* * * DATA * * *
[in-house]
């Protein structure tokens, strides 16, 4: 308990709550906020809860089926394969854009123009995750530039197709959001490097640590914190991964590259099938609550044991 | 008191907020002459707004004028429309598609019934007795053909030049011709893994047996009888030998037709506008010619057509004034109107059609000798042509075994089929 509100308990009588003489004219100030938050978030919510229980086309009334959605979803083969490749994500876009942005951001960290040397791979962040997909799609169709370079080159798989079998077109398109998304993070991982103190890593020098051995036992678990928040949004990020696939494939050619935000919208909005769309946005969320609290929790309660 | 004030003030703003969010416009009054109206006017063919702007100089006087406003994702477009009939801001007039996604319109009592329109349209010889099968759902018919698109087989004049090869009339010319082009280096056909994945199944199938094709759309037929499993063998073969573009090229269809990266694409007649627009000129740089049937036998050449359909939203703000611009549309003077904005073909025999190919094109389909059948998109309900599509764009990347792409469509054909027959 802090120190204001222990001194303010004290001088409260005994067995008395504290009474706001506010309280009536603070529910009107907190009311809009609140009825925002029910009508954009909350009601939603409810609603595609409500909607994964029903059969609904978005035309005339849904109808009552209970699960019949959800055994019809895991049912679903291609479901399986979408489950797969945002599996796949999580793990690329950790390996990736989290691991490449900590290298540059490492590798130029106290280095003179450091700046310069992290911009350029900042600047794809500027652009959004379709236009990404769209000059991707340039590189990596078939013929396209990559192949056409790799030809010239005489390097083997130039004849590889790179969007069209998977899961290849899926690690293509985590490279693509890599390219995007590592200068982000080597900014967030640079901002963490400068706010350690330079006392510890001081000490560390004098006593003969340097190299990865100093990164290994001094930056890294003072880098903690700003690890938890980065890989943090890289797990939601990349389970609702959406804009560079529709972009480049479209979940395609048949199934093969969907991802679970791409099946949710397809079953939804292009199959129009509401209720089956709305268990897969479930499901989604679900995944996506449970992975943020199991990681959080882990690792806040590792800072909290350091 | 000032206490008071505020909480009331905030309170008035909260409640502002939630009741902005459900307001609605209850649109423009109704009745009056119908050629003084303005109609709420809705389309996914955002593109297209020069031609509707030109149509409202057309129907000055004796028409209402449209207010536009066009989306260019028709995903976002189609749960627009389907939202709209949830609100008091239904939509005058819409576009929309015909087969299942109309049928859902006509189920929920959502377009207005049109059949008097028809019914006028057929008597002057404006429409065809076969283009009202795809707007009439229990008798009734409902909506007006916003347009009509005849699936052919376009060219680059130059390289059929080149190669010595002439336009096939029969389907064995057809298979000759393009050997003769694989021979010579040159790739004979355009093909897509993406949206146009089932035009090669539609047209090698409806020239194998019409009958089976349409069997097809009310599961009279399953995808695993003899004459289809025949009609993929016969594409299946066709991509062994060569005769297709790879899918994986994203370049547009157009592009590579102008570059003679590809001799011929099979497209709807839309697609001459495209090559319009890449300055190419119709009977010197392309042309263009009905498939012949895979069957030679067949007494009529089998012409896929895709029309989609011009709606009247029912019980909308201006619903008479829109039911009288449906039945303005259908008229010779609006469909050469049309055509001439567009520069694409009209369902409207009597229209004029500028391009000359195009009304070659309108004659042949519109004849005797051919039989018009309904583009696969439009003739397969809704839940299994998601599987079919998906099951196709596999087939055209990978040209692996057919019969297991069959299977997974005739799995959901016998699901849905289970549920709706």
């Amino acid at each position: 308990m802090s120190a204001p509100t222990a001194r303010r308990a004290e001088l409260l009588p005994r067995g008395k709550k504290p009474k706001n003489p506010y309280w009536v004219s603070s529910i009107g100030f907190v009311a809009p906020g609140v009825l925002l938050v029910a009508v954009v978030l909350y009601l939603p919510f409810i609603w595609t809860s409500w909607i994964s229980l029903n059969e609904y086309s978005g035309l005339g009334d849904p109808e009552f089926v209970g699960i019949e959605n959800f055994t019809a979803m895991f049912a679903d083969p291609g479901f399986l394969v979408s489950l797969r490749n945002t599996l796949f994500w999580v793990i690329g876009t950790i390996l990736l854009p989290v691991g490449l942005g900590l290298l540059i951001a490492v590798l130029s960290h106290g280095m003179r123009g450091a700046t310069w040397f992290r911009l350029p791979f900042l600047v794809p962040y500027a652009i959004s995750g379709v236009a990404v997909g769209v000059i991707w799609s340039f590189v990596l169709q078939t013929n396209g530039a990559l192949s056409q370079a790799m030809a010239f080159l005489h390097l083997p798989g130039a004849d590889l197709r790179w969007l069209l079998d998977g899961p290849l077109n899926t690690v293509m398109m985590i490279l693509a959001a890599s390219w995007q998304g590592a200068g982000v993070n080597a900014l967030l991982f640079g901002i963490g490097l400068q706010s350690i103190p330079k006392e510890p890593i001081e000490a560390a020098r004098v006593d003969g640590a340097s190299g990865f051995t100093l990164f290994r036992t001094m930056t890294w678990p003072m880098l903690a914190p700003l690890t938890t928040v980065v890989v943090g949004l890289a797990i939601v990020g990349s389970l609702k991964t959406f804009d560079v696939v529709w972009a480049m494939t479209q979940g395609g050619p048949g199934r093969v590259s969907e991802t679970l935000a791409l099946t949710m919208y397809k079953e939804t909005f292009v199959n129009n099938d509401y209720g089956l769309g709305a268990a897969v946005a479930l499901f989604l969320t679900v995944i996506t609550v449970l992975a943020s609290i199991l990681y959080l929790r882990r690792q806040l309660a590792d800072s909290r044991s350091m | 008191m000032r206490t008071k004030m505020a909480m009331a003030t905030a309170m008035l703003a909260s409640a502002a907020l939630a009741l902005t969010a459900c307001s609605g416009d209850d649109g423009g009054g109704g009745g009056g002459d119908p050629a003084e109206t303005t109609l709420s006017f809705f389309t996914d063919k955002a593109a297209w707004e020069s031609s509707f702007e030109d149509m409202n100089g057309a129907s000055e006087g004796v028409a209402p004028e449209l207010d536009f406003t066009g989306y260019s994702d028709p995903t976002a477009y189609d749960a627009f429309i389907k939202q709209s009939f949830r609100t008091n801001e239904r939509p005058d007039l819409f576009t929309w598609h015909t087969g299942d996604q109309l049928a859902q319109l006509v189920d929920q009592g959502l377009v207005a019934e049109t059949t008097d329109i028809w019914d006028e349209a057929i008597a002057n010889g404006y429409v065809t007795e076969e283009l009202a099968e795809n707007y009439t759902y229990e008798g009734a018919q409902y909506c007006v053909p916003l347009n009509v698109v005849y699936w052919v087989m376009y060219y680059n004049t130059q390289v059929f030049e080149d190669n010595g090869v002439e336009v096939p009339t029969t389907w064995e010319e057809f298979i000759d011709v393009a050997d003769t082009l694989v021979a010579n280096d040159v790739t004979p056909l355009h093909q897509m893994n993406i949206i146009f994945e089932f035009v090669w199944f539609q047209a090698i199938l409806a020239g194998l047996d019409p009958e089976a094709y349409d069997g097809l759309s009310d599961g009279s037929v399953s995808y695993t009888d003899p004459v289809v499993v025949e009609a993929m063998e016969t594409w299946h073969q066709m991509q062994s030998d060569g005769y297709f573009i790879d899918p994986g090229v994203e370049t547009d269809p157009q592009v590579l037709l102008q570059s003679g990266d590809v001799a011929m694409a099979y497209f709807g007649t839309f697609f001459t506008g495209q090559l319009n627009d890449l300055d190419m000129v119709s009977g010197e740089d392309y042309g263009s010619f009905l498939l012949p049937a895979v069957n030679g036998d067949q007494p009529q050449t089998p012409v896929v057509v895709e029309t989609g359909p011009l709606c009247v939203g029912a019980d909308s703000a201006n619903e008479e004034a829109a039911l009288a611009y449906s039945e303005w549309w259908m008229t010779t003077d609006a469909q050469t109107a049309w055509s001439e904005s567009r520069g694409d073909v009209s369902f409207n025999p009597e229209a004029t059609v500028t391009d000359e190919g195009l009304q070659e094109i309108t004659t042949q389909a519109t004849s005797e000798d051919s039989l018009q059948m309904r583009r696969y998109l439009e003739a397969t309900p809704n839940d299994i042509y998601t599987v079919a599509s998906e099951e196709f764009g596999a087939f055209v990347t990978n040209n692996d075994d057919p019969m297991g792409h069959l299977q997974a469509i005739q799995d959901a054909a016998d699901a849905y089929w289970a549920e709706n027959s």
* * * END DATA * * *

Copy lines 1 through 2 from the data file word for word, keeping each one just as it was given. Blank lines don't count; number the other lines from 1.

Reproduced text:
[in-house]
């Protein structure tokens, strides 16, 4: 308990709550906020809860089926394969854009123009995750530039197709959001490097640590914190991964590259099938609550044991 | 008191907020002459707004004028429309598609019934007795053909030049011709893994047996009888030998037709506008010619057509004034109107059609000798042509075994089929 509100308990009588003489004219100030938050978030919510229980086309009334959605979803083969490749994500876009942005951001960290040397791979962040997909799609169709370079080159798989079998077109398109998304993070991982103190890593020098051995036992678990928040949004990020696939494939050619935000919208909005769309946005969320609290929790309660 | 004030003030703003969010416009009054109206006017063919702007100089006087406003994702477009009939801001007039996604319109009592329109349209010889099968759902018919698109087989004049090869009339010319082009280096056909994945199944199938094709759309037929499993063998073969573009090229269809990266694409007649627009000129740089049937036998050449359909939203703000611009549309003077904005073909025999190919094109389909059948998109309900599509764009990347792409469509054909027959 802090120190204001222990001194303010004290001088409260005994067995008395504290009474706001506010309280009536603070529910009107907190009311809009609140009825925002029910009508954009909350009601939603409810609603595609409500909607994964029903059969609904978005035309005339849904109808009552209970699960019949959800055994019809895991049912679903291609479901399986979408489950797969945002599996796949999580793990690329950790390996990736989290691991490449900590290298540059490492590798130029106290280095003179450091700046310069992290911009350029900042600047794809500027652009959004379709236009990404769209000059991707340039590189990596078939013929396209990559192949056409790799030809010239005489390097083997130039004849590889790179969007069209998977899961290849899926690690293509985590490279693509890599390219995007590592200068982000080597900014967030640079901002963490400068706010350690330079006392510890001081000490560390004098006593003969340097190299990865100093990164290994001094930056890294003072880098903690700003690890938890980065890989943090890289797990939601990349389970609702959406804009560079529709972009480049479209979940395609048949199934093969969907991802679970791409099946949710397809079953939804292009199959129009509401209720089956709305268990897969479930499901989604679900995944996506449970992975943020199991990681959080882990690792806040590792800072909290350091 | 000032206490008071505020909480009331905030309170008035909260409640502002939630009741902005459900307001609605209850649109423009109704009745009056119908050629003084303005109609709420809705389309996914955002593109297209020069031609509707030109149509409202057309129907000055004796028409209402449209207010536009066009989306260019028709995903976002189609749960627009389907939202709209949830609100008091239904939509005058819409576009929309015909087969299942109309049928859902006509189920929920959502377009207005049109059949008097028809019914006028057929008597002057404006429409065809076969283009009202795809707007009439229990008798009734409902909506007006916003347009009509005849699936052919376009060219680059130059390289059929080149190669010595002439336009096939029969389907064995057809298979000759393009050997003769694989021979010579040159790739004979355009093909897509993406949206146009089932035009090669539609047209090698409806020239194998019409009958089976349409069997097809009310599961009279399953995808695993003899004459289809025949009609993929016969594409299946066709991509062994060569005769297709790879899918994986994203370049547009157009592009590579102008570059003679590809001799011929099979497209709807839309697609001459495209090559319009890449300055190419119709009977010197392309042309263009009905498939012949895979069957030679067949007494009529089998012409896929895709029309989609011009709606009247029912019980909308201006619903008479829109039911009288449906039945303005259908008229010779609006469909050469049309055509001439567009520069694409009209369902409207009597229209004029500028391009000359195009009304070659309108004659042949519109004849005797051919039989018009309904583009696969439009003739397969809704839940299994998601599987079919998906099951196709596999087939055209990978040209692996057919019969297991069959299977997974005739799995959901016998699901849905289970549920709706």